Short Vs. Intermediate Corp. Bonds

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BetaTracker
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Short Vs. Intermediate Corp. Bonds

Postby BetaTracker » Sun Mar 19, 2017 10:37 pm

I've read that short-term corporate bond funds like the Vanguard Short-Term Bond Index provide more bang for your buck than something like the Intermediate-Term Corporate fund. I'm considering adding one to fill a 25% slot in our bond portfolio that recently opened due to a new one-time source of money becoming available. The other 75% is allotted to the Total Bond Market.
Any suggestions would be appreciated. My other thought would be to stick to the simplicity of 100% TBM. (The only other funds we own are Total Stock Market and Total International Stock.) This is all invested with long-term goals in mind and not intended to be used for at least 10 years.
I'd rather be content than happy -- Lao Tzu.

clown
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Re: Short Vs. Intermediate Corp. Bonds

Postby clown » Sun Mar 19, 2017 10:48 pm

Well, of course the ST fund has a lower duration so would have lesser impact from future interest rate increases. On the other hand, if you have a 10 year time frame, TBM pays more and has time to reinvest at higher rates than ST. I have no numbers to back this up, and I am no guru, but the gut feel is to go with TBM.

sport
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Re: Short Vs. Intermediate Corp. Bonds

Postby sport » Sun Mar 19, 2017 11:08 pm

Short term bonds are safer than intermediate term bonds due to less interest rate risk. They also yield less. I am not sure what you mean by "more bang for your buck".

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Bogle_Feet
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Re: Short Vs. Intermediate Corp. Bonds

Postby Bogle_Feet » Mon Mar 20, 2017 3:55 am

The shorter the duration the lower the potential for higher returns. At the same time, shorter duration bonds are less sensitive to interest rate hikes which negatively affect bond prices.

You own bonds as a stock shock absorber. Generally a total bond market index fund has a nice middle ground duration of about 5.6 years.

BetaTracker
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Re: Short Vs. Intermediate Corp. Bonds

Postby BetaTracker » Mon Mar 20, 2017 2:33 pm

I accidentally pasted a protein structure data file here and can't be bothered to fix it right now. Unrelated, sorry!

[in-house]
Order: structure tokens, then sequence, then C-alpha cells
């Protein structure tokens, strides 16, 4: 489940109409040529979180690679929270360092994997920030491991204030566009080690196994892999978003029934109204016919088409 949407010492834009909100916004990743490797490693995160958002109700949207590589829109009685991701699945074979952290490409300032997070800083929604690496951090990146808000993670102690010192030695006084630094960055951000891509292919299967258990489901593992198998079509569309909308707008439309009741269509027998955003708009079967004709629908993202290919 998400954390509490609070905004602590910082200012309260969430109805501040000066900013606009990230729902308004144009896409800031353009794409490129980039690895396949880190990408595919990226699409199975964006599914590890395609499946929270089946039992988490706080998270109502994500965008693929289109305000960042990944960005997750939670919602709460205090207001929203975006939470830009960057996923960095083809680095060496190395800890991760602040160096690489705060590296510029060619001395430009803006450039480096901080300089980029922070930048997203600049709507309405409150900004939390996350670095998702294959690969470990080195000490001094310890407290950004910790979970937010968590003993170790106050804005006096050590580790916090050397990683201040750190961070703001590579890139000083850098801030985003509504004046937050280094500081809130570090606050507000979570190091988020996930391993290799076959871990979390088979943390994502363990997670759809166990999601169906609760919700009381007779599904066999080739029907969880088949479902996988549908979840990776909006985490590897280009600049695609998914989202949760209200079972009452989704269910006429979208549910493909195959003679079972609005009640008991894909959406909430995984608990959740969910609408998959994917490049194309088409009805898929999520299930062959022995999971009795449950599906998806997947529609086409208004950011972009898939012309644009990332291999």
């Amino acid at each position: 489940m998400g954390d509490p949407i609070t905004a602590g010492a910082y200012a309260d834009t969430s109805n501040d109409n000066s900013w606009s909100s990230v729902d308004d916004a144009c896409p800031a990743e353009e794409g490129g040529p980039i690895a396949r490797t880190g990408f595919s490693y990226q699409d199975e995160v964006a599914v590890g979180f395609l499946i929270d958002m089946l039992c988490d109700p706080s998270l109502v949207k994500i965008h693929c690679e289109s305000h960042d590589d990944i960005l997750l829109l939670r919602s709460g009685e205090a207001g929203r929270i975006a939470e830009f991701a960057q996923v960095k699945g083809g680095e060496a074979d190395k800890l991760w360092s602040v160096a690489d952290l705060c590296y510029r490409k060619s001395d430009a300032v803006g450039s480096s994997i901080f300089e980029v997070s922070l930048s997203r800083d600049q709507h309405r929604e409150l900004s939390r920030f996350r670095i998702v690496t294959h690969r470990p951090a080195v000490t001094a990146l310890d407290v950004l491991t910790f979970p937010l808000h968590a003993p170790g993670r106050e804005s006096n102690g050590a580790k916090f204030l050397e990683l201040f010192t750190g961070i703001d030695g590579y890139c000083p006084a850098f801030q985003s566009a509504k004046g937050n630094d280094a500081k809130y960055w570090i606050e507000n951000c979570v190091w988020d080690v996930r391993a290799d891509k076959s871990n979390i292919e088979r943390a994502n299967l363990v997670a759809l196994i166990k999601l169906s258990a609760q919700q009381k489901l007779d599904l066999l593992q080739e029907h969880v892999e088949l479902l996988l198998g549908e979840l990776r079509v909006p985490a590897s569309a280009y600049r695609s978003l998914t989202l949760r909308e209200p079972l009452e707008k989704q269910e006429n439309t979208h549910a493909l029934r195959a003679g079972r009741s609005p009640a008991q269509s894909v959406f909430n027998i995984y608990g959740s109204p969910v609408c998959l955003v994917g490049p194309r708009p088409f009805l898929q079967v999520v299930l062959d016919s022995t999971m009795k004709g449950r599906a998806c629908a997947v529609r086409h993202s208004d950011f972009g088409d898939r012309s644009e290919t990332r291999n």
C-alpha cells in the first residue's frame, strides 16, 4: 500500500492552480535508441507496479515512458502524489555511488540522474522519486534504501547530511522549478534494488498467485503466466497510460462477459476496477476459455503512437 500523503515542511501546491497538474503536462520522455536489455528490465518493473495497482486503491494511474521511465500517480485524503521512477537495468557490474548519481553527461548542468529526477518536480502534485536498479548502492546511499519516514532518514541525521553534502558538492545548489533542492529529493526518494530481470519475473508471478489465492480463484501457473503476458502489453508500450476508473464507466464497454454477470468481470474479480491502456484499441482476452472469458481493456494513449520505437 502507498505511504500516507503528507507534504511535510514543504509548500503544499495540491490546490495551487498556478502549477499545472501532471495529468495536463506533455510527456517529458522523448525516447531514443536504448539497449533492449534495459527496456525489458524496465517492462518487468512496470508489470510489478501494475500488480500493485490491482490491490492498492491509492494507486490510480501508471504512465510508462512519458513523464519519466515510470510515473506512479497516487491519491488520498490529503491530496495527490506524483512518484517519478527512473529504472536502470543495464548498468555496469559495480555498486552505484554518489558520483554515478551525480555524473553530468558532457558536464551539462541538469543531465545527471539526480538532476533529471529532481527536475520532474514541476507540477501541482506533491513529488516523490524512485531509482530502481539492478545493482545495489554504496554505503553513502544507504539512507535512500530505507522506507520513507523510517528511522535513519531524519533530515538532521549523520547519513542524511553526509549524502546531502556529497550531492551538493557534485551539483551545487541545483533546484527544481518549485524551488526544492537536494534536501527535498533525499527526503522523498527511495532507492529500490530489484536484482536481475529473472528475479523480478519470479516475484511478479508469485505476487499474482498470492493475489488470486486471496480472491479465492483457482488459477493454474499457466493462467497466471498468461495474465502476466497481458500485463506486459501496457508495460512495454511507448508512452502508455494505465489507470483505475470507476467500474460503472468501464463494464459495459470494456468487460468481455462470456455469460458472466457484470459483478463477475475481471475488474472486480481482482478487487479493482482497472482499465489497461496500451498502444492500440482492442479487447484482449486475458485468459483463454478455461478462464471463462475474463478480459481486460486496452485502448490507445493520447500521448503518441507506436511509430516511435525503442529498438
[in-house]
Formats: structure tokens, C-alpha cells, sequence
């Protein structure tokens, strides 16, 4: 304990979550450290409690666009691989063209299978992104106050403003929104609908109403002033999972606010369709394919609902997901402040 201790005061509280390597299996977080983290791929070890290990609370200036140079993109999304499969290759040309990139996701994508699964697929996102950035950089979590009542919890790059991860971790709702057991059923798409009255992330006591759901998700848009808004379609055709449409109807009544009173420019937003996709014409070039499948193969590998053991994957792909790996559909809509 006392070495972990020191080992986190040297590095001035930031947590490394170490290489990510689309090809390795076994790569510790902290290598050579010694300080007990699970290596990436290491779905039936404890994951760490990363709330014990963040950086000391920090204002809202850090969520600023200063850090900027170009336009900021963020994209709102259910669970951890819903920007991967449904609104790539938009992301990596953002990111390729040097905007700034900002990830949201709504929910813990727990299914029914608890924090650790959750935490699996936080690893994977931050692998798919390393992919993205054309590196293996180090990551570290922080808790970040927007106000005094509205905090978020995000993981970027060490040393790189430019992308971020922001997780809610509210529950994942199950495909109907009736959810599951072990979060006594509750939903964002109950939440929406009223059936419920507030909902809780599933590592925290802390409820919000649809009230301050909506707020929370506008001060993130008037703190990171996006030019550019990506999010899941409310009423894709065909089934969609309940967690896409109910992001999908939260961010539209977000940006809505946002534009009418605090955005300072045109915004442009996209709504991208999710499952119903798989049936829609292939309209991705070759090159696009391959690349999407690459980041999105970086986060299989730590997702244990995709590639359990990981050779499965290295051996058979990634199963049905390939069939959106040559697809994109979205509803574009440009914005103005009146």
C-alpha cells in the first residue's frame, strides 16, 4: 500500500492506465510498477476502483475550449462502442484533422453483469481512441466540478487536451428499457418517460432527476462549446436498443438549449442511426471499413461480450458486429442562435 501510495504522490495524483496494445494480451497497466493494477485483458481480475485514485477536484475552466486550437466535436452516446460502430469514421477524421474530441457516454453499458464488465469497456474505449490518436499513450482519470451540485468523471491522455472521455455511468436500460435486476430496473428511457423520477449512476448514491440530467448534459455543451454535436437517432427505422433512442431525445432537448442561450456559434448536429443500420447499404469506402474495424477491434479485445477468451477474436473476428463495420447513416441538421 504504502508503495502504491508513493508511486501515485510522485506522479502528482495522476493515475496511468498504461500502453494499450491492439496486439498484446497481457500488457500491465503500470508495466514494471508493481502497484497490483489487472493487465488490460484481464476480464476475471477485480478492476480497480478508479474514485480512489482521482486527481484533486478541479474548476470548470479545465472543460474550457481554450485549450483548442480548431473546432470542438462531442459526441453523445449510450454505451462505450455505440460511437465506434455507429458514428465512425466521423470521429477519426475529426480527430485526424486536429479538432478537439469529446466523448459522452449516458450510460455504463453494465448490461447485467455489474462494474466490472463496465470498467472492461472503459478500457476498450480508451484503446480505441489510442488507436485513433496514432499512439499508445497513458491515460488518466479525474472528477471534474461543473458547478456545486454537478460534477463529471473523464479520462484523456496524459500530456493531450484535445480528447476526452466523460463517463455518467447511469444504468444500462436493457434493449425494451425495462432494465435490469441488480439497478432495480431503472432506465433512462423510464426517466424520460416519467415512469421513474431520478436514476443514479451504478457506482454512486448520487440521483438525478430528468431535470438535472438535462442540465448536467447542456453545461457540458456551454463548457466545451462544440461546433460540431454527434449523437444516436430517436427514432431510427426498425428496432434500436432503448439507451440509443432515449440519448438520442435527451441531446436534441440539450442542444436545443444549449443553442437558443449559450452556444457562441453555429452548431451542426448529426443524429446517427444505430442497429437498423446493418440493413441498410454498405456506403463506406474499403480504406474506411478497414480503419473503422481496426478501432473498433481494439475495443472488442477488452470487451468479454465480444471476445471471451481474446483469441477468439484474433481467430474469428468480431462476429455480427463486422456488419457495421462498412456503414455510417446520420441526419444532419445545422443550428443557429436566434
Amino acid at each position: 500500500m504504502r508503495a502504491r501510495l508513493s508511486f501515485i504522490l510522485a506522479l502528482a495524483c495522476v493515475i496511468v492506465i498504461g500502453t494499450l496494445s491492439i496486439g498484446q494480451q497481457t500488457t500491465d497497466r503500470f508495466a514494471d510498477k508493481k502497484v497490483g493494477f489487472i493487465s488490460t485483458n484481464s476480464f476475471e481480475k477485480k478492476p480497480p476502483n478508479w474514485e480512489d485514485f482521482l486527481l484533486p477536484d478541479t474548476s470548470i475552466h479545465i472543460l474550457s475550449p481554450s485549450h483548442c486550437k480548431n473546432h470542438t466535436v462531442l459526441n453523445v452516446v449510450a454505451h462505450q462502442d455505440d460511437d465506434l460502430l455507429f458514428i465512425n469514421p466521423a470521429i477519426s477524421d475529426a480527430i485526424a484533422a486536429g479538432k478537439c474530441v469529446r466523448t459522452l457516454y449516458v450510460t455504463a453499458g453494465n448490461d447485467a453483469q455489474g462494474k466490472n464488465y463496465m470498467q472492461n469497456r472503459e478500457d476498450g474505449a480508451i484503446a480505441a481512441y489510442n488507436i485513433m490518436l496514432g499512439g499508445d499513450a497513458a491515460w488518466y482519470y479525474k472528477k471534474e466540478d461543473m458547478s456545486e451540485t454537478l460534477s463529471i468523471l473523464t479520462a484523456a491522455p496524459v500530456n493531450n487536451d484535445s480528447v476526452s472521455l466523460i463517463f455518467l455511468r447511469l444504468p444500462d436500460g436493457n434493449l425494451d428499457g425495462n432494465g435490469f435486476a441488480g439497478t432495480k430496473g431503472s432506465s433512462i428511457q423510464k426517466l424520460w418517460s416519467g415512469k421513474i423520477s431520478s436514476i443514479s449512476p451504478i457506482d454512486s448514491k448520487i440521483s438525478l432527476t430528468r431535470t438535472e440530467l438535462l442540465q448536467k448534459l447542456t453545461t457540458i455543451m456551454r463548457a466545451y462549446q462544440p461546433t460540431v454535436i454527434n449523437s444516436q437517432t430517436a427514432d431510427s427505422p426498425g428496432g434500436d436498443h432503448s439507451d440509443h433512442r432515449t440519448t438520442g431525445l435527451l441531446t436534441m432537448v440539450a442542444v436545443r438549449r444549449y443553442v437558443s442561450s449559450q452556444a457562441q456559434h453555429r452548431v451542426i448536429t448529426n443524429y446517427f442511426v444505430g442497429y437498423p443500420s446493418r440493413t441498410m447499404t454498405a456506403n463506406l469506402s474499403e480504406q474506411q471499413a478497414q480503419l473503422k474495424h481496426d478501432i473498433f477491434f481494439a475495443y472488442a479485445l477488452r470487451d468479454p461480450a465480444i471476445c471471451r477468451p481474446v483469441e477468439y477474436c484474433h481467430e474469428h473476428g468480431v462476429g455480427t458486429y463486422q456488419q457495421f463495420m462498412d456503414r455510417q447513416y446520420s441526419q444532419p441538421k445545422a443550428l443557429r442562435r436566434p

Thanks -- supports my inclination to stick with TBM and not add a small overweight to corporates. I'm less concerned about trying to play yields than total return over the long turn, in any case.
(For explanation about the "bigger bang"comment, I read somewhere that the risk-reward tradeoff betwen greater yields for the amount of risk taken favors shorter duration corporates as a complement to TBM.)
I'd rather be content than happy -- Lao Tzu.

robertmcd
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Re: Short Vs. Intermediate Corp. Bonds

Postby robertmcd » Mon Mar 20, 2017 3:22 pm

From what I have read from Larry Swedroe, there is not a good reason to use corporate bonds at all when you look at the risk/return tradeoff of them when implemented in an equity heavy portfolio. There risk shows up at the worst time, when stocks are doing poorly. As opposed to treasuries which benefit from a flight to liquidity and have gone up in value in times like 2008. Also you can get a ''free lunch'' over institutions by buying direct or brokered CD's and getting a yield premium over treasuries. However, the evidence also shows that shorter term corporates do not have as much risk for their yield as intermediate term and longer, and so they are the best if one wants to diversify their fixed income portion and get more yield. I think something like 50% short term corporates (VCSH) and 50% 7-10 yr treasuries (IEF) giving a blended duration of 5.15 years would be a great fixed income portfolio. Short term treasuries are not as good as intermediate term for diversifying equities, and short term corporates lower your duration while maintaining a reasonable yield, giving you the best of both.

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patrick013
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Re: Short Vs. Intermediate Corp. Bonds

Postby patrick013 » Mon Mar 20, 2017 3:41 pm

For BBB rated bonds the average default rate is .30%
The max default rate seen is 1.4% per year. The higher
ratings are much better, for global corporate bonds.
age in bonds, buy-and-hold, 10 year business cycle


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